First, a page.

Despite the scientific community agrees on positive externality of a carbon tax, it is not present in many countries as it should be. Therefore, the analysis will explain the reason of this low rate of implementation, and it will provide a comparison between two opposite cases: the British Columbia and France. The former is a successful example on how to implement a carbon tax in the country, the latter, instead, unleashed the protests of the Gilets Jaunes.
In 1988, James Hansen’s testimony at US Congress left no space for uncertainty: the NASA scientist declared that global warming is a reality caused by the human race.
The imposition of a carbon tax could be an excellent solution to cut emissions, stimulate energy efficiency without increasing the tax burden and slow down economic growth. A regular tax is usually distortionary because it generates a deadweight loss; however, in 1920, Arthur Pigou invented the polluter pays principle: since the social cost of pollution is more than the private cost to the polluter, the government should intervene with a tax at a level that makes the costs for the polluter matching the social cost. With a negative externality, a tax can be used to raise the private marginal cost; since the tax equals the negative externality, the new market equilibrium will be socially optimum. A carbon tax offers the most cost-effective lever to reduce carbon emissions at the scale and speed that is necessary; it should increase every year until emissions reductions goals are met because pollution is persistent and increasingly damaging. The imposition of a carbon tax is highly contested because it is mainly anti-progressive, meaning that the burden will be heavier on the segment of the population with low income. After all, they cannot afford high-tech devices to reduce energy consumption. Consequently, this type of tax is held responsible for distinctive economic growth because it increases unemployment specifically in the industrial and transportation sectors. The majority of countries that have tried to implement a carbon tax have failed; in France, the tax burden unleashed the “Gilets Jaunes” protests but there is a successful path represented by a Canadian province.
Since 2008, British Columbia (B.C.) has imposed a uniform Pigouvian carbon tax. The B.C. climate action tax credit (BCCATC) helps offset the impact of the carbon taxes paid by individuals or families. It is available to the residents of the province, and it is equated through an income-based system, making the tax fiscally neutral. Aiming at not disrupting the economy, it started from 10 Canadian dollars per ton of CO2, and it is increasing each year; the tax is levied in addition to existing taxes at the level of a few large fossil fuel distributors, thus covering 75% of fossil emissions in the province. The tax works because it follows all the Pigouvian principles; in practice, of the $5 billion collected between 2008 and 2013, three billion were returned to businesses through tax rebates, one billion went into personal tax cuts and one billion was allocated to grants for citizens with lower incomes and for those who live in more disadvantaged climatic areas, that is, the population groups that risked being most penalized by the carbon tax. This rebate to citizens is a clever mechanism because it is devised in a way that it would make difficult to abolish it, even if a climate denier went to the government. After all, related tax cuts would disappear with it, displeasing many citizens. The rebate to citizens could solve the many shifts in policy administration, that European countries face all the time.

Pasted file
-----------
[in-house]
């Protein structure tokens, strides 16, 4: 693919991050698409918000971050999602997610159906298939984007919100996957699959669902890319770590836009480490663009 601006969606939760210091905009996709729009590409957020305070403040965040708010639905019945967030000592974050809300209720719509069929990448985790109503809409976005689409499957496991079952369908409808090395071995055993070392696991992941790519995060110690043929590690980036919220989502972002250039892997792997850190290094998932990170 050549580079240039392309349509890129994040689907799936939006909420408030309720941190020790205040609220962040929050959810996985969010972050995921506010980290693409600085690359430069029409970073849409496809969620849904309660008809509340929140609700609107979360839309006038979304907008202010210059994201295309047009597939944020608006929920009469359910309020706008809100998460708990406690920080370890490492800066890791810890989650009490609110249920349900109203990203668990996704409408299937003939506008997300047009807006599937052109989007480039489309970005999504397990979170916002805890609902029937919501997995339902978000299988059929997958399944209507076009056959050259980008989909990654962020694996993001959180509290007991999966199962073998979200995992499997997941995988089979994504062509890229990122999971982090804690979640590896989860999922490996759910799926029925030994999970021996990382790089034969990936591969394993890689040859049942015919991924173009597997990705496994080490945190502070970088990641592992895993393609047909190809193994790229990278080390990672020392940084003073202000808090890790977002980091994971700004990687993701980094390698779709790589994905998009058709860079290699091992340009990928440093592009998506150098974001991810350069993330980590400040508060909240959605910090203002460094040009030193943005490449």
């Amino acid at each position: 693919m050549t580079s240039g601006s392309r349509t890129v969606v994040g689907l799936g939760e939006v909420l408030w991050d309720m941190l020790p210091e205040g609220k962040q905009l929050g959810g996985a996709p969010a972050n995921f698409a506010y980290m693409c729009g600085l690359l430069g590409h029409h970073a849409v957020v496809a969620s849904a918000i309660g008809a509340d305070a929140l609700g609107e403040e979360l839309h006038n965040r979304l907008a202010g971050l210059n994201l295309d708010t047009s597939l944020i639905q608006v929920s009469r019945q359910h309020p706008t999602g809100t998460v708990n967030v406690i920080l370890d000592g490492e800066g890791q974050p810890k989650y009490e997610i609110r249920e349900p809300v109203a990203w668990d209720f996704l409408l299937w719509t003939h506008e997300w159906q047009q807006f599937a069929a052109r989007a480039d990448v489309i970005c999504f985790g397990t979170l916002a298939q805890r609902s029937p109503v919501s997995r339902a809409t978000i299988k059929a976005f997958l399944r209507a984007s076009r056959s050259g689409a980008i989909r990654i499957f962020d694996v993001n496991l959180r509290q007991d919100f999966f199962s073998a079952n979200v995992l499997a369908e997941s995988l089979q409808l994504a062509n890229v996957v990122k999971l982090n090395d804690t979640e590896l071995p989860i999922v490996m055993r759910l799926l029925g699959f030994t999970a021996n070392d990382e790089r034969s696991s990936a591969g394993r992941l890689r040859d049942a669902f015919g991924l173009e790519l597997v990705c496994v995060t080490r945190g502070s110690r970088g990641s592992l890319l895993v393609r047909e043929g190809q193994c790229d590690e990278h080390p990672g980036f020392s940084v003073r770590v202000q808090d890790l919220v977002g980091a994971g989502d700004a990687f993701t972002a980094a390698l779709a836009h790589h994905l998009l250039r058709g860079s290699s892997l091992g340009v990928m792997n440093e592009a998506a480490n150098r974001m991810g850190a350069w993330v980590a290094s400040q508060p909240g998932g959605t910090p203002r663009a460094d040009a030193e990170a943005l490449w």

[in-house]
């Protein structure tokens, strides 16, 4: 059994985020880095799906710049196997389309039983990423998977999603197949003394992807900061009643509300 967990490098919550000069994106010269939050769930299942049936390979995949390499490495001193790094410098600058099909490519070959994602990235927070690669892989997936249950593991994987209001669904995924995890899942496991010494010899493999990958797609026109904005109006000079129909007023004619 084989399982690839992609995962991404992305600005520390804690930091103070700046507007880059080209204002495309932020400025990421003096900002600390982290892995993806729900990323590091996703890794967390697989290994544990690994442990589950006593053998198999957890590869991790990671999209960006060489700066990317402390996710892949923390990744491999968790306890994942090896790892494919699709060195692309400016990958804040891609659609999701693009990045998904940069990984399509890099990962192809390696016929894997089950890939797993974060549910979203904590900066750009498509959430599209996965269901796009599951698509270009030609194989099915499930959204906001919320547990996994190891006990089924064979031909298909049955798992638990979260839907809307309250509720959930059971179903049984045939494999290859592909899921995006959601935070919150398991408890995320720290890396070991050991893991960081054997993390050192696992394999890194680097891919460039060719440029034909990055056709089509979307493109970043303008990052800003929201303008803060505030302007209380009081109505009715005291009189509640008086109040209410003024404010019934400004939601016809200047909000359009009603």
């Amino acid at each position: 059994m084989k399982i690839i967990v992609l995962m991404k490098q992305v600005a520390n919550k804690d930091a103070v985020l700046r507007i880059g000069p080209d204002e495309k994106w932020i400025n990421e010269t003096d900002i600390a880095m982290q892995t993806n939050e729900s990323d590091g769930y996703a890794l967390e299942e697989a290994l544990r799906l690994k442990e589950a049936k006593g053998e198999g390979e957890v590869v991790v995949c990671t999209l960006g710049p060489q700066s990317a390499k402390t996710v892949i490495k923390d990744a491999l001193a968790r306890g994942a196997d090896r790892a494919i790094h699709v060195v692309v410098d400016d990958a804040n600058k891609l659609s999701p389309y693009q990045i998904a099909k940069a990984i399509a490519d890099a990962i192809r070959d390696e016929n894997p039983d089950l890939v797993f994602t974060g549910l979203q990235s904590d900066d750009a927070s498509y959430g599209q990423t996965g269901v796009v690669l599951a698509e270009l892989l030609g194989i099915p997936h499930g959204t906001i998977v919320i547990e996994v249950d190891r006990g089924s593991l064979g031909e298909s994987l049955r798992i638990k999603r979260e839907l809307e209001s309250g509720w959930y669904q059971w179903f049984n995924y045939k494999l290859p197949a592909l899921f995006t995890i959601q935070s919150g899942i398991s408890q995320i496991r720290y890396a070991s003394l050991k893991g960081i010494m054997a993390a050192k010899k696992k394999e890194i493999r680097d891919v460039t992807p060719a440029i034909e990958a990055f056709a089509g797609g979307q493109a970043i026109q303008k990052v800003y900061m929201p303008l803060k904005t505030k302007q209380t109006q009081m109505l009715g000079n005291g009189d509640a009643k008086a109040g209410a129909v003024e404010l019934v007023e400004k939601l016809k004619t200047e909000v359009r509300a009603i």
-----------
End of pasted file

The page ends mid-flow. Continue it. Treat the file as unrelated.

Domestically speaking, climate policies need continuity to be efficient and effective and the British Columbia mechanism is an excellent model to not let single politicians decide the future of the Earth. At the global level, countries should shape international treaties as climate clubs because, bottom-up coalitions are unstable and fragile because the game is the prisoner dilemma and the incentive to free-riding is higher than staying in the coalition. Since climate policy is a social dilemma, climate clubs are protecting the public good, members pay dues, and they can exclude non-members to avoid free riders. To reach the “club stability”, the treaty must implement deep abatement costs and high participation and external penalties on non-participants must be included in the form of carbon duties (countervailing duties on carbon content imports) or uniform tariffs on all imports of non-participants in those climate-club regions: these penalties will induce participation.
A good package of policies to save the environment must include a carbon tax modelled on the British Columbia case, have a long-term perspective and not be limited to the changes in political realms. The political arena should make the citizens aware that they are trapped in the present and, in this case, information campaign could be launched to improve understanding about climate policies and challenges, but soon the tipping point threshold will be overcome to the point of not coming back. To conclude, despite the MEP Pascal Canfin’s political awareness of the difficulty in implementing the carbon market reforms discussed but still not approved at the European level, the EU proposals concerning the extension of carbon pricing are the right response towards the growing environmental challenges the world is facing.
 Kate Raworth, Doughnut Economics, Edizioni Ambiente, vol. Chapter 7 (Milano, 2017).
 Nordhaus, ‘Climate Clubs’.